It's a shame, I think, that people who have a strong personal interest in substances like salvia find themselves constantly under threat. There will always be an element of our society that wishes to experiment, for whatever reason. Part of it is about being young, but not all of it. There will always be that need. You cannot legislate against human nature, and in attempting to do so you only punish those who are earnestly attempting to explore the richness of life's experience.

I will continue to partake of salvia when I am able. It is not something I would give up lightly, it has deep personal significance for me. I am saddened to see what politicians will do to get votes, attacking a plant (how abstract!) and a drug that has been around longer than western democracy and never harmed anyone that treated it with due respect.

What makes me really sad, however, is that Salvia is a very rare, very delicate plant, and if countries legislate against it, there is a good chance it will go extinct, and we will have lost yet another valuable species from the planet.
posted by Dillonlikescookies at 7:39 PM on March 11, 2008 [2 favorites]


It's worth mentioning that there are several concentrations available, ranging from plain dried leaves straight from the plant to things like 40x concentrated extracts. The experience can be as different as a pint of pabst is from a pint of everclear.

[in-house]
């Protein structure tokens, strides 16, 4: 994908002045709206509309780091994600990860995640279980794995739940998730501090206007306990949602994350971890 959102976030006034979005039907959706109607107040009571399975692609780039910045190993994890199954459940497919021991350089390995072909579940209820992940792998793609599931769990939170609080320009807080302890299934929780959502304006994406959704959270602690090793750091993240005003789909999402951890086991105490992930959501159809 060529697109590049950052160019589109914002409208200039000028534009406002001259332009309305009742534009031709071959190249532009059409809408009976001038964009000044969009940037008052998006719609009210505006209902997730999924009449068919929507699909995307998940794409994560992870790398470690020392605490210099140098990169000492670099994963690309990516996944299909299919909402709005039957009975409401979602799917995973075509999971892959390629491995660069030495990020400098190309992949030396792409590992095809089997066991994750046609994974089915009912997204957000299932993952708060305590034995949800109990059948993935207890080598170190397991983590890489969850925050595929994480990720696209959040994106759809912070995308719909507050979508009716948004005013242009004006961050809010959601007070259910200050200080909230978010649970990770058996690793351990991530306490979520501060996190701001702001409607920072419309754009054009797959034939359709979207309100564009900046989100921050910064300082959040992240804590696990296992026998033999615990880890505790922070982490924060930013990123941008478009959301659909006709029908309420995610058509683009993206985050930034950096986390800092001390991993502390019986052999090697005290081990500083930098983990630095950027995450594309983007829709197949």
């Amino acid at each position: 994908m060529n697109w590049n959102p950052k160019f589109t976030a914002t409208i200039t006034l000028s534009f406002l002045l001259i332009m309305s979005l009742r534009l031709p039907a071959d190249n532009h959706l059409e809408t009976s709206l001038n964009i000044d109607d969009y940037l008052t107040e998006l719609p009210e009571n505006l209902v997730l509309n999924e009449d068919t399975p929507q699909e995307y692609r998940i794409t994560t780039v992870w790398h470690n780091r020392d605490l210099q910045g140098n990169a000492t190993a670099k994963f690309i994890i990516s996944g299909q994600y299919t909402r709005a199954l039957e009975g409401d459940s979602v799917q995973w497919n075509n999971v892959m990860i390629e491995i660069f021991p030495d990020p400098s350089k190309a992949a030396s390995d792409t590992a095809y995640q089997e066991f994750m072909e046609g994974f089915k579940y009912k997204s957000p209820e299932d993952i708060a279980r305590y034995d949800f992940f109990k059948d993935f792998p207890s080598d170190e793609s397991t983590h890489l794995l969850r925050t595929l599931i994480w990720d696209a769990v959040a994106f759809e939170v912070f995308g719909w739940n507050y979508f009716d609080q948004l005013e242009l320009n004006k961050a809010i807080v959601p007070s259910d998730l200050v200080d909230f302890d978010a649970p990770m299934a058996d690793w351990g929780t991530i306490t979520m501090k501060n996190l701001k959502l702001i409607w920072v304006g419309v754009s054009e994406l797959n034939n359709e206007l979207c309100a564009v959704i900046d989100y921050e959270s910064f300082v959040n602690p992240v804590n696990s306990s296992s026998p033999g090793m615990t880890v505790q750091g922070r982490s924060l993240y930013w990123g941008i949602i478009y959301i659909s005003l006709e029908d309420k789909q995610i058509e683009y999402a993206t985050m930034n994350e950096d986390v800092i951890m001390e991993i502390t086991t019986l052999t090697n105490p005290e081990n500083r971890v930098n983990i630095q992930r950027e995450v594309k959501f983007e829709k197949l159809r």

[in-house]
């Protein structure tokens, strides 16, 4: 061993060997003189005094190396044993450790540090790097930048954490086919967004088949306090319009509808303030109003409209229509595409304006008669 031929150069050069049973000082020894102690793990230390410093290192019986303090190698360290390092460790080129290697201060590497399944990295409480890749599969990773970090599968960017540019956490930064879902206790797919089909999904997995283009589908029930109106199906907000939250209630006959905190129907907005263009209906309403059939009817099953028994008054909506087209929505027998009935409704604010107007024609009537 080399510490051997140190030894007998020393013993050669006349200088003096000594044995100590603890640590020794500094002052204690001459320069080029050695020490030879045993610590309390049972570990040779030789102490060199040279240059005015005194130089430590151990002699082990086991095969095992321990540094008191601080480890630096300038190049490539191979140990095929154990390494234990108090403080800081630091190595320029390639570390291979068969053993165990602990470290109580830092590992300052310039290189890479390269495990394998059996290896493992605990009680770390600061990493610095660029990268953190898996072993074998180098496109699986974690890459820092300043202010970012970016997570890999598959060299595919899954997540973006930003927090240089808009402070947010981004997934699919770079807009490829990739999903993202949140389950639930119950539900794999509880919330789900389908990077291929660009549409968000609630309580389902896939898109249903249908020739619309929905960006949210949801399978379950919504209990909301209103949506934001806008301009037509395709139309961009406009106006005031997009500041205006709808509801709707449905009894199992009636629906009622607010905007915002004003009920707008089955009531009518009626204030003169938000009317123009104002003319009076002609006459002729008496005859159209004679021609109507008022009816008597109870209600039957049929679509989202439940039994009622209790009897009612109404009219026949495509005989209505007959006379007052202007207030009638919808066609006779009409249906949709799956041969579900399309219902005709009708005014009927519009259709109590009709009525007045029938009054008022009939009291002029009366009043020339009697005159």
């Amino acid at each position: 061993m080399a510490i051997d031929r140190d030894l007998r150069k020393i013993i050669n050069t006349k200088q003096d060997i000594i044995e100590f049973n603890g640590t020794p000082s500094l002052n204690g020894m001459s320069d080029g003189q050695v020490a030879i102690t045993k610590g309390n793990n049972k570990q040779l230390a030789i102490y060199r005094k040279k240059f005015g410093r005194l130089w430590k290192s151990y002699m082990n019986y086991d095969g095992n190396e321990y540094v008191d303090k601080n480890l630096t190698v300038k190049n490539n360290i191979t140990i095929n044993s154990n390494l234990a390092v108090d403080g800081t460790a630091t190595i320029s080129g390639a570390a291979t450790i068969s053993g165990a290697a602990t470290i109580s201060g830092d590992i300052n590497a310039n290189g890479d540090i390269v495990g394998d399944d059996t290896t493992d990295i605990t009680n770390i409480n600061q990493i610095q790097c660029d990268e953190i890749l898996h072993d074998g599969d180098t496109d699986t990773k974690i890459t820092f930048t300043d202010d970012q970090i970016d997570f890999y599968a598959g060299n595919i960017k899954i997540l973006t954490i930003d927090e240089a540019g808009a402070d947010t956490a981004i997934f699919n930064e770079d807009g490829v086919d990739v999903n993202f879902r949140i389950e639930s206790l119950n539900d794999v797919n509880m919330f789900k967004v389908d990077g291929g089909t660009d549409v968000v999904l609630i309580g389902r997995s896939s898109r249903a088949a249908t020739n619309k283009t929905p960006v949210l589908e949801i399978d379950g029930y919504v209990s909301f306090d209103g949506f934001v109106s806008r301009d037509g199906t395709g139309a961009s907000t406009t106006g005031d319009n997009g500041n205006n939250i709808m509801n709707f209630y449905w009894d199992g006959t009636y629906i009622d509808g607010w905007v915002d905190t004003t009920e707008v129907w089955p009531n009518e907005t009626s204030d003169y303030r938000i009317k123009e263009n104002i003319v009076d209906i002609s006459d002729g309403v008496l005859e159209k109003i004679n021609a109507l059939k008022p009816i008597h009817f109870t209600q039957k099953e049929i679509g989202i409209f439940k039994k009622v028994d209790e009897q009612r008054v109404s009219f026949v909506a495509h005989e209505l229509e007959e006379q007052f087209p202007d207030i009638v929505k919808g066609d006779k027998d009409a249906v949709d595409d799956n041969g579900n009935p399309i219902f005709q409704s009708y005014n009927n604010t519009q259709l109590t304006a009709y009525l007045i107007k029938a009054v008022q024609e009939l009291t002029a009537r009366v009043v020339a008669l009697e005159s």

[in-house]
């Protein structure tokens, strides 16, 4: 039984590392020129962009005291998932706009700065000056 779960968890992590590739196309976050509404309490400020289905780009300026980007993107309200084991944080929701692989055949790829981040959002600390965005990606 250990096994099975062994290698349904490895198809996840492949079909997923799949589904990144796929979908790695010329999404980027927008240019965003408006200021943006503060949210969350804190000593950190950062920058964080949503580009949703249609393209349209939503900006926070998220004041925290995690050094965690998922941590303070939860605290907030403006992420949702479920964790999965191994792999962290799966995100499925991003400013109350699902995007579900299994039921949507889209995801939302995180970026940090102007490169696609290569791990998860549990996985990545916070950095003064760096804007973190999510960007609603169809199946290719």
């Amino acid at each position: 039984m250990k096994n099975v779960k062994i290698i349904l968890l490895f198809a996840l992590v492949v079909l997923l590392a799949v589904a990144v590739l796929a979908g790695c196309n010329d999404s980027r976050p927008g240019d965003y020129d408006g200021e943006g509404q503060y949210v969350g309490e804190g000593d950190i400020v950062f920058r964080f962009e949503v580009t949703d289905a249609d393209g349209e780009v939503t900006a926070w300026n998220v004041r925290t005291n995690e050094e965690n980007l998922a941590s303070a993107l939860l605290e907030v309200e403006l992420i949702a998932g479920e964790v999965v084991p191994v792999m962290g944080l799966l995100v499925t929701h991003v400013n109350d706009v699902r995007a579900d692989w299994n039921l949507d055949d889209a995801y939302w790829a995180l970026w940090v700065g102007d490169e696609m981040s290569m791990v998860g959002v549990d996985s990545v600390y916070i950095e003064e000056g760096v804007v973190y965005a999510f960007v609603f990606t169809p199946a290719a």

Worth repeating.
posted by [NOT HERMITOSIS-IST] at 7:43 PM on March 11, 2008 [1 favorite]


Salvia is sold at head shops (with prices varying according to purported potency). I asked the clerk at the neighborhood Doughmain if he had tried the stuff, and his response was that he smoked salvia when he wanted to still his mind, "figure stuff out," and generally be at peace. Sounded fine by me, so I took a chance on it. Later that night (quiet surroundings, two people, torch lighter) I found myself metamorphosed into living LEGO spaghetti, the mind recoiling in horror and shame at the sensation of the Overseers of existence laughing at me for believing that my life was 'real.' The whole hallucinatory event was very terrifying, and over in less than two minutes. I regained my sense of self, compared notes with my friend, and went back for another dip in the weird. My room mate would like to add that his initial encounter with salvia left him clawing in the grass in his backyard, trying to climb a golden ladder that wasn't there.